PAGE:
Updated: Apr 22
Pretty much any company that has had sustained profitability embraces all Five Laws contained in the Go-Giver. That doesn’t mean they learned them from the book. Many of these companies have been in business for a long time; long before the book came out. But, they were applying these Laws.
My favorite example is Publix, my neighborhood grocery store. Here’s how I see them applying the Go-Giver principles:
1. They give me more in value than they take from me in payment, or at least it feels that way when they hand me my (long) receipt and point out that I just scored $400 worth of groceries for $200, thanks to their BOGOs.
2. They touch my life with their heartwarming holiday TV commercials, year after year. I dare you not to tear up when they show that son home from college choosing to stay home and bake a pie with his mom instead of going out with his buddies.
3. They put my needs as a customer ahead of their own. They know that I could just as easily go right across the street to their competitor, so they lay the groundwork for me to have a consistently pleasant experience long before I visit by emailing me helpful weekly ads and coupons.
4. They are authentic. You can't fake the emotion behind those commercials, y'all. At least not for very long, and the way they take care of their employees results in their employees genuinely caring about me.
5. They are able to receive in abundance. This was never more clear to me than during the COVID epidemic. They handled the supply and demand challenges as artfully as anyone, but more importantly they made it easy for me to buy what I needed from them, and therefore made it easy for them to receive my money, repeatedly. Whether it was paying with their app at the register when I discovered I'd left my wallet at home after the cashier had rung up my order, or swiftly implementing grocery pickup and home delivery for single moms like me, who couldn't in good conscious take my kids out shopping with me, but couldn't leave them home either.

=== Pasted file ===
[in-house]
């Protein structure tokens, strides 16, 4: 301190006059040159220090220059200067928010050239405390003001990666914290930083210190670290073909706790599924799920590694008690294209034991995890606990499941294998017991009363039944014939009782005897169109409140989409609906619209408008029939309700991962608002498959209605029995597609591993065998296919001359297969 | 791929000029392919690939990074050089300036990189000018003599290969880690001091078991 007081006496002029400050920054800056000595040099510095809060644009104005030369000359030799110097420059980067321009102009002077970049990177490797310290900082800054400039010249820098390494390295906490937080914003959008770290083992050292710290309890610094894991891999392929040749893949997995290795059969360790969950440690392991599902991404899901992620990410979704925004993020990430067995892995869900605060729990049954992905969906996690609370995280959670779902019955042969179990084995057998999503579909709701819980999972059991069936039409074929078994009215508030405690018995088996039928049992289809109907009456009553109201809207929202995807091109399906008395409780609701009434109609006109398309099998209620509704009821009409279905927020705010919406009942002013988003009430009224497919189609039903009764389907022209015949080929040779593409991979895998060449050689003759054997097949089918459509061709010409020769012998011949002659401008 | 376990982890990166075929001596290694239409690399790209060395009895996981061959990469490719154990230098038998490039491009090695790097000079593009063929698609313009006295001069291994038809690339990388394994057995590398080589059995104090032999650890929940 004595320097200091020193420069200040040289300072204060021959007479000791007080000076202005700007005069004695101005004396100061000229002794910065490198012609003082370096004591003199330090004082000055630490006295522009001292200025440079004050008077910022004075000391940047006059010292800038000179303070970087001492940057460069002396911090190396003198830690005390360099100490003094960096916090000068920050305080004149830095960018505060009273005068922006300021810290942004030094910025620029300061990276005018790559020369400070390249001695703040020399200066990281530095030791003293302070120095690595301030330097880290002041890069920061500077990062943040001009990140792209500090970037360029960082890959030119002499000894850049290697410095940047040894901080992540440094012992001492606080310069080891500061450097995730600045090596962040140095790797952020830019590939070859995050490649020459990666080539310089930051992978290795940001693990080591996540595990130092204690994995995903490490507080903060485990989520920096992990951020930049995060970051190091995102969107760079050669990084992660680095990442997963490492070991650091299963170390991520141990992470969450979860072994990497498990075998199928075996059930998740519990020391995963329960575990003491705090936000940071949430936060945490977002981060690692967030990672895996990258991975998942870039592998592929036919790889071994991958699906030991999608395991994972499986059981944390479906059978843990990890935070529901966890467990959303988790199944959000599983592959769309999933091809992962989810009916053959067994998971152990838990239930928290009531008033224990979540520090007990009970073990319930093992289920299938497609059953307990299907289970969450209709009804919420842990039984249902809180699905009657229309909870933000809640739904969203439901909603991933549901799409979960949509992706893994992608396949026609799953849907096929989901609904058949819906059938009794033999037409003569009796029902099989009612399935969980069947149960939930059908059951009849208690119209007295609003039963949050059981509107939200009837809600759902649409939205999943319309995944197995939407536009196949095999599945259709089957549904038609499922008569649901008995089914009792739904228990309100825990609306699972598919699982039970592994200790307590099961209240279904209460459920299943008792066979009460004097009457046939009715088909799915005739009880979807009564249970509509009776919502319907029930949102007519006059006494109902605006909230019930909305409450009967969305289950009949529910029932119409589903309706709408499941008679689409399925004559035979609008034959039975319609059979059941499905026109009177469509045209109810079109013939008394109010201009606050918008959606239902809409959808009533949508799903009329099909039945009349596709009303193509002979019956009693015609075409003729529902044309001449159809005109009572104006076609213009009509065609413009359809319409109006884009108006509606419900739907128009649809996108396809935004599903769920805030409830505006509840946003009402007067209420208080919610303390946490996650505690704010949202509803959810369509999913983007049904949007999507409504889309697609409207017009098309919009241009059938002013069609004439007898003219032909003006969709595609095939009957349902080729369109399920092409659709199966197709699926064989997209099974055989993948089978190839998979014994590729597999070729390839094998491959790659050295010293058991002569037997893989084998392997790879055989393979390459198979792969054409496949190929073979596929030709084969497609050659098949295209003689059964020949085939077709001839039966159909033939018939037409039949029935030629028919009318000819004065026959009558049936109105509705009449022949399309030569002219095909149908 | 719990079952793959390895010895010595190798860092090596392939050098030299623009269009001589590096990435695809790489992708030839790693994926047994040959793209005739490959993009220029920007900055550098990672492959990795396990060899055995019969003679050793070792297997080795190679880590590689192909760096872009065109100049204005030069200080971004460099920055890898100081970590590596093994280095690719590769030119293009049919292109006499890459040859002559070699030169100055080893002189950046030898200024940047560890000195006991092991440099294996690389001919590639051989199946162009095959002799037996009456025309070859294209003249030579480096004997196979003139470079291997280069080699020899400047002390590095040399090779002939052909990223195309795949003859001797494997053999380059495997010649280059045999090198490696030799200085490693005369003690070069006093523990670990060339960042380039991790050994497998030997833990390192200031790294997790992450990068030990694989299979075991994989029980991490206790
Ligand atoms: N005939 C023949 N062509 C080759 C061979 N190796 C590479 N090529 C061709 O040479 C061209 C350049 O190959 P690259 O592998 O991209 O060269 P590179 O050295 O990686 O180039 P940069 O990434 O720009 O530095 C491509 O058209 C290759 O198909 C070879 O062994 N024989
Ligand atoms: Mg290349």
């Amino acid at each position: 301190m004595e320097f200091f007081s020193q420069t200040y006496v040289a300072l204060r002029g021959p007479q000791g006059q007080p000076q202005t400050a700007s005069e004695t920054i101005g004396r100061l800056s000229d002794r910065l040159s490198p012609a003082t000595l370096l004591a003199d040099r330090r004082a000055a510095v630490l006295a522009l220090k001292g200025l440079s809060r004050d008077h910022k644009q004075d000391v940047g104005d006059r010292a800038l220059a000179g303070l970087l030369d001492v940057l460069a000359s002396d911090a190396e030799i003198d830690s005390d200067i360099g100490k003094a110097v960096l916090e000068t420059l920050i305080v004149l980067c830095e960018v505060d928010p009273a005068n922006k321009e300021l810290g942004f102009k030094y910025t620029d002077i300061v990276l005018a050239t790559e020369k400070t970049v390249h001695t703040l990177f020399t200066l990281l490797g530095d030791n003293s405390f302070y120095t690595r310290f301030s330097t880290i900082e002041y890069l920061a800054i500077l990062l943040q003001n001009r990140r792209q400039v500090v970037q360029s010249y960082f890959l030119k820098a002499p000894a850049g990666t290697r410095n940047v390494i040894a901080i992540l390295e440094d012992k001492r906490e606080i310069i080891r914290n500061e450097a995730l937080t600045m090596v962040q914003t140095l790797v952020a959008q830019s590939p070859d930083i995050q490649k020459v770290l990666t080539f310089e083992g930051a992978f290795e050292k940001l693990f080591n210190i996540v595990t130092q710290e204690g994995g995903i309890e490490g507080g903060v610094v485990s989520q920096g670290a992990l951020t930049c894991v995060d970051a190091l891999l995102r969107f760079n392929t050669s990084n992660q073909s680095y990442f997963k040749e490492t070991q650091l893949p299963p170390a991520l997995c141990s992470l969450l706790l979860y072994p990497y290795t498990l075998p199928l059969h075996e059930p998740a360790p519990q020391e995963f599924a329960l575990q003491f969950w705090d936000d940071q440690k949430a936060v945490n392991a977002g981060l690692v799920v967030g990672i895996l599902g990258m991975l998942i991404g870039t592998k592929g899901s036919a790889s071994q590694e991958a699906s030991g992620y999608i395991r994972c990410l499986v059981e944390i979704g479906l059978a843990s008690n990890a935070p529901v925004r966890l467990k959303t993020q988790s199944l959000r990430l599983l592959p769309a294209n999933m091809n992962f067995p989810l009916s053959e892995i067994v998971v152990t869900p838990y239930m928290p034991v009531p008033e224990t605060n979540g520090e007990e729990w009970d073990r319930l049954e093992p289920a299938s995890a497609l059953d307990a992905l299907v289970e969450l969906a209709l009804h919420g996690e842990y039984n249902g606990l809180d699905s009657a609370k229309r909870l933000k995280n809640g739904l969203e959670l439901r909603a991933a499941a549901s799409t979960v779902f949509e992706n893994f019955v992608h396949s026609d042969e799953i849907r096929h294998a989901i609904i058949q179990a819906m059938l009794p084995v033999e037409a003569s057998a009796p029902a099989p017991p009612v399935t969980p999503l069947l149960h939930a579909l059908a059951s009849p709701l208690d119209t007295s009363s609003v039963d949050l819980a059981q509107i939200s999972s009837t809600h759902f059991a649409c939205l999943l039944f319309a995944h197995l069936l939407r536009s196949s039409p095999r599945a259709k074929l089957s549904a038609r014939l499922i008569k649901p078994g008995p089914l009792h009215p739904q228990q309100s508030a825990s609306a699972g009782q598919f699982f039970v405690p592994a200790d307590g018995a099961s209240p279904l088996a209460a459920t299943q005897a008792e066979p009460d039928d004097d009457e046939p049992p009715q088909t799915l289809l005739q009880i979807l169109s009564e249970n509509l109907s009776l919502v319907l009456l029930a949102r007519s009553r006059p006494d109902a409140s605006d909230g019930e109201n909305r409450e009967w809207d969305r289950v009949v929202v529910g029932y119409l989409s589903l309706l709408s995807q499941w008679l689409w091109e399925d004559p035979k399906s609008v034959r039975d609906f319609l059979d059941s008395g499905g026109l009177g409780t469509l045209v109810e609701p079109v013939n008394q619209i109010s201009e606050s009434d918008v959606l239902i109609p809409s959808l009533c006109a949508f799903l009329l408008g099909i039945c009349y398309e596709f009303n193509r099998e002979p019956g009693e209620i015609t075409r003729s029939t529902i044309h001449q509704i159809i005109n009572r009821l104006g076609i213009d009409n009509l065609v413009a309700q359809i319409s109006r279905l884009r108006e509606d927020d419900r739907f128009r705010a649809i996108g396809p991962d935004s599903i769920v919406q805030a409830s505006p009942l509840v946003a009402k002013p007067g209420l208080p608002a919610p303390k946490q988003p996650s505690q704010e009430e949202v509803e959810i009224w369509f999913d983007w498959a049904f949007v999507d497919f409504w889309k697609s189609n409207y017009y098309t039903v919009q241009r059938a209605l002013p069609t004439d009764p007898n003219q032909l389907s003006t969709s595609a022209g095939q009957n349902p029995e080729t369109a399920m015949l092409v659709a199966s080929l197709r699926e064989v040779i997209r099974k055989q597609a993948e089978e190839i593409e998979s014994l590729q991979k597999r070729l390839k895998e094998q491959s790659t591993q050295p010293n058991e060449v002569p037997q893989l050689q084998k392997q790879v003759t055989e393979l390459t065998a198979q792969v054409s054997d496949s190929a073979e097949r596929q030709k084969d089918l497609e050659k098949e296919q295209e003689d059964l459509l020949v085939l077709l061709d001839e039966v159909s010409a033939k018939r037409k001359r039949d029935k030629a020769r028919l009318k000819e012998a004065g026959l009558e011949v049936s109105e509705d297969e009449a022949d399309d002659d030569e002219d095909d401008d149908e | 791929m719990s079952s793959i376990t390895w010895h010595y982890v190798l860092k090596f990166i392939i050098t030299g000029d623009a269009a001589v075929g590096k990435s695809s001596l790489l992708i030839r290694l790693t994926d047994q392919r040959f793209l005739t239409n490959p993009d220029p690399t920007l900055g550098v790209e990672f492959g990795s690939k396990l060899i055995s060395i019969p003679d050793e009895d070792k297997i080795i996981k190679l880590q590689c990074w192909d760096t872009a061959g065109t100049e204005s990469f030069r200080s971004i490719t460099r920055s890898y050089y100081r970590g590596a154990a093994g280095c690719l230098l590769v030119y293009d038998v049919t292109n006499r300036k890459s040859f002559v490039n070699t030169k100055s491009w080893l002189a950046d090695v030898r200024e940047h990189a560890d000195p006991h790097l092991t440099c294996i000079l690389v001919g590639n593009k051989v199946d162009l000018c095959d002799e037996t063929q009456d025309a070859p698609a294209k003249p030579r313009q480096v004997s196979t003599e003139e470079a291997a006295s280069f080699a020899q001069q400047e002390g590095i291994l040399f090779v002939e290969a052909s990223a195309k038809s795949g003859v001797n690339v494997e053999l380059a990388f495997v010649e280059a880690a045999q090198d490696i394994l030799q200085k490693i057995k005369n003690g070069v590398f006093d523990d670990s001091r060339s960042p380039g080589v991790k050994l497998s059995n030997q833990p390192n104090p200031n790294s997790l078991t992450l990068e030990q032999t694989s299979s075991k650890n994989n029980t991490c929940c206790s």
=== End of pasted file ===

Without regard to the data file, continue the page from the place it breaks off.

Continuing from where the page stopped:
The key is doing all five. The Five Laws apply equally for major corporations, medium-sized businesses, small businesses, freelancers--it doesn't matter. My stepmom made Rookie Realtor of the Year doing these things. Your local craft brewery may be small but mighty with less than 300 employees, but it gives through its environmental initiatives and generous employee stock plan. Southwest Airlines can credit 40 consecutive years of profitability to this philosophy.
Honestly, the only time a company can make a lot of money without following these laws is if they are NOT operating in a free-market environment where corruption and cronyism rule, not capitalism.